What Is a GIC?

by Jordan Lavin November 2, 2017 / No Comments

In Canada, one of the safest and most reliable investment options available is the GIC. You might have heard about them through advertising, been offered a GIC from a salesperson at the bank, or read about them here on Ratehub.ca. They’re one of the most common and easily accessible investments we have. But what is a GIC?

A GIC (short for guaranteed investment certificate) is a simple and cost-free way to grow your money. When you invest in a GIC, you commit to keeping your money in the GIC for a set period of time, after which your money will be returned to you along with any interest you’ve earned.

Let’s dive into how a GIC works.

The first decision to make when investing in GIC is how long you want to invest your money for. This is known as the GIC term. Terms are available in lengths as short as 30 days and often as long as five years (and sometimes even longer).

Usually, the longer you lock in your investment for, the higher your GIC rate (the amount of interest paid to you) will be. You’re rewarded for committing to a longer term. For example, at the time of writing the best one-year GIC rate in Canada is 2.25% and the best five-year GIC rate in Canada is 2.75%.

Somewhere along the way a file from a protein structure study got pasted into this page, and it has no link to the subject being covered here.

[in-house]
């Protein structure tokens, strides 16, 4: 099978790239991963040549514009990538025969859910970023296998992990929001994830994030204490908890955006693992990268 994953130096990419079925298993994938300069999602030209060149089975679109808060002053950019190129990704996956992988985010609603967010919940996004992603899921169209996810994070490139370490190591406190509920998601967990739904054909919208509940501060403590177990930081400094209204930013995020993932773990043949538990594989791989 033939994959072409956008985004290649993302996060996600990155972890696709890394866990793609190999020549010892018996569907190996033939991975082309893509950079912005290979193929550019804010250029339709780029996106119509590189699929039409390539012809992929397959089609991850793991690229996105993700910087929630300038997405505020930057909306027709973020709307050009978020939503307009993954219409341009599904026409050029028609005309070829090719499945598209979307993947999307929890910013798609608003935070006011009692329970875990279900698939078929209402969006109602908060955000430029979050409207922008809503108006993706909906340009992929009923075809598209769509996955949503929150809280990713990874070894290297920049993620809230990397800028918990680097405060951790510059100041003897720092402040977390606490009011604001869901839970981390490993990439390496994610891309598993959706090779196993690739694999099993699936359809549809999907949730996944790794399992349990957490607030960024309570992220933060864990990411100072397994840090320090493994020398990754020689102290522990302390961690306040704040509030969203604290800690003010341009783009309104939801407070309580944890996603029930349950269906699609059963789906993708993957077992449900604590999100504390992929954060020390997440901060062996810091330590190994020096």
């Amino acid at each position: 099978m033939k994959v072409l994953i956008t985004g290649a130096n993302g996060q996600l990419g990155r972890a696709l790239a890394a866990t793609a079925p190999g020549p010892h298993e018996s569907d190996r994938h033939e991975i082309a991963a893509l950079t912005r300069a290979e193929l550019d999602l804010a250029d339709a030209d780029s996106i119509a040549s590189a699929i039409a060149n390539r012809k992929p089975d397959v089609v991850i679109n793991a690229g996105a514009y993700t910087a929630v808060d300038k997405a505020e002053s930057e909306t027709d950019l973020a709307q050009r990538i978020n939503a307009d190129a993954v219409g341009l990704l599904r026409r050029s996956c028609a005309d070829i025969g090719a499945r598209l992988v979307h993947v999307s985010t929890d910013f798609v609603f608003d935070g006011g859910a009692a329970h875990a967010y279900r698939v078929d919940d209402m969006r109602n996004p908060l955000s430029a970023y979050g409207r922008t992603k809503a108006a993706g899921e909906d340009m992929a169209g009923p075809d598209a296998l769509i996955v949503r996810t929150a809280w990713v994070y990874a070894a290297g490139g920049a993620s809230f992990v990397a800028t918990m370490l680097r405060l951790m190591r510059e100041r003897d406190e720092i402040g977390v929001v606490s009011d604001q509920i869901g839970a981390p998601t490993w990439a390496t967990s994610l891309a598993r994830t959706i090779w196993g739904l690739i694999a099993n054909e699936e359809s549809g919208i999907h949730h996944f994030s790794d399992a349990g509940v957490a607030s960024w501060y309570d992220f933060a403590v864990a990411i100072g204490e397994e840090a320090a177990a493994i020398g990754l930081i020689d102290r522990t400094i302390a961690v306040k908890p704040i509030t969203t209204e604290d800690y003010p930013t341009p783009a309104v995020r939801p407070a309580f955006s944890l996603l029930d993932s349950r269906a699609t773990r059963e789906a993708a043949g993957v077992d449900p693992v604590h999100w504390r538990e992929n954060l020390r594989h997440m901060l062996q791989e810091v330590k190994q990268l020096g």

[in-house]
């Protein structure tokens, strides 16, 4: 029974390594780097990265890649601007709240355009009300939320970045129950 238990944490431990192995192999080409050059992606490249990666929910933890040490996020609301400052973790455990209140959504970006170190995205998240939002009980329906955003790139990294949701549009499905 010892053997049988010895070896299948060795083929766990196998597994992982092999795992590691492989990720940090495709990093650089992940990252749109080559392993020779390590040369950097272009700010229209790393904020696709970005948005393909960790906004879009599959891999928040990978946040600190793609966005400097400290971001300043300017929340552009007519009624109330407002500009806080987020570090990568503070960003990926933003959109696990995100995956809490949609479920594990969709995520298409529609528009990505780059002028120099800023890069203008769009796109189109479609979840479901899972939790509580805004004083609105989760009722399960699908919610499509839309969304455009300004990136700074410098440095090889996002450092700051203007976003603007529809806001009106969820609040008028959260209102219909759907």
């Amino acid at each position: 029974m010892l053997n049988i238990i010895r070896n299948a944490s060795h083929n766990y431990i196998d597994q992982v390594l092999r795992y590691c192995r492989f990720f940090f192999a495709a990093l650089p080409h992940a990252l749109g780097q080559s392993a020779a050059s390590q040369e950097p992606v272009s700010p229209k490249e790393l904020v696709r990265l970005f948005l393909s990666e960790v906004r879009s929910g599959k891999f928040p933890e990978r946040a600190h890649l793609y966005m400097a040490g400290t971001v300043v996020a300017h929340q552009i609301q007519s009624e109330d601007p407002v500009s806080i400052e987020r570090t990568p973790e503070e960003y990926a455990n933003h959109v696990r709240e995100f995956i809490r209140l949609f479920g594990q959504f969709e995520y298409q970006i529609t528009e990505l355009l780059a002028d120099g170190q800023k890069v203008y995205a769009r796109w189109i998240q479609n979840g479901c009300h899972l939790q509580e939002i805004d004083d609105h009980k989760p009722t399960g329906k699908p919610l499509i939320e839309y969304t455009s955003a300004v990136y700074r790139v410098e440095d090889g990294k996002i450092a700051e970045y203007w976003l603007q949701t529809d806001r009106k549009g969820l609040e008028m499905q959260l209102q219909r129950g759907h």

The “guaranteed” part of GIC refers to the fact that there are no surprises or unknowns when it comes to GICs. When you invest in a GIC, you’re not subjected to the ups and downs that come with other investments. From the time you deposit your money, you know exactly how much your investment will be worth when your term ends.

Read: 5 Benefits of GICs

For example, let’s say you invest $1,000 in a one-year GIC at a rate of 2.25%. You’ll earn interest of $22.50. When your term ends, your investment will be worth exactly $1,022.50. Regardless of what happens in the markets, there’s no chance you’ll lose money or be paid less interest.

The only time when you might not earn the full amount on your investment is if you cash out early. This depends on the GIC provider (the financial institution you get your GIC from). Some providers will let you cash out early and pay the full amount of interest you’ve earned up until that point. Others will pay a reduced amount of interest when you cash out early. Some will return your initial investment with no interest at all. And others won’t let you take out your money early under any circumstances.

Aside from these potential early withdrawal penalties, there aren’t any fees associated with investing in GICs. You can invest in GICs at any Canadian financial institution, even if you’re not a regular customer. In fact, some smaller banks and credit unions offer very competitive GIC rates that could be more than double what your regular bank pays. That’s why it’s important to compare GIC rates and find the best rate for your desired term. When it comes to GICs, features are pretty much the same at every bank. So there’s no advantage to selecting any provider other than the one offering the best GIC rate.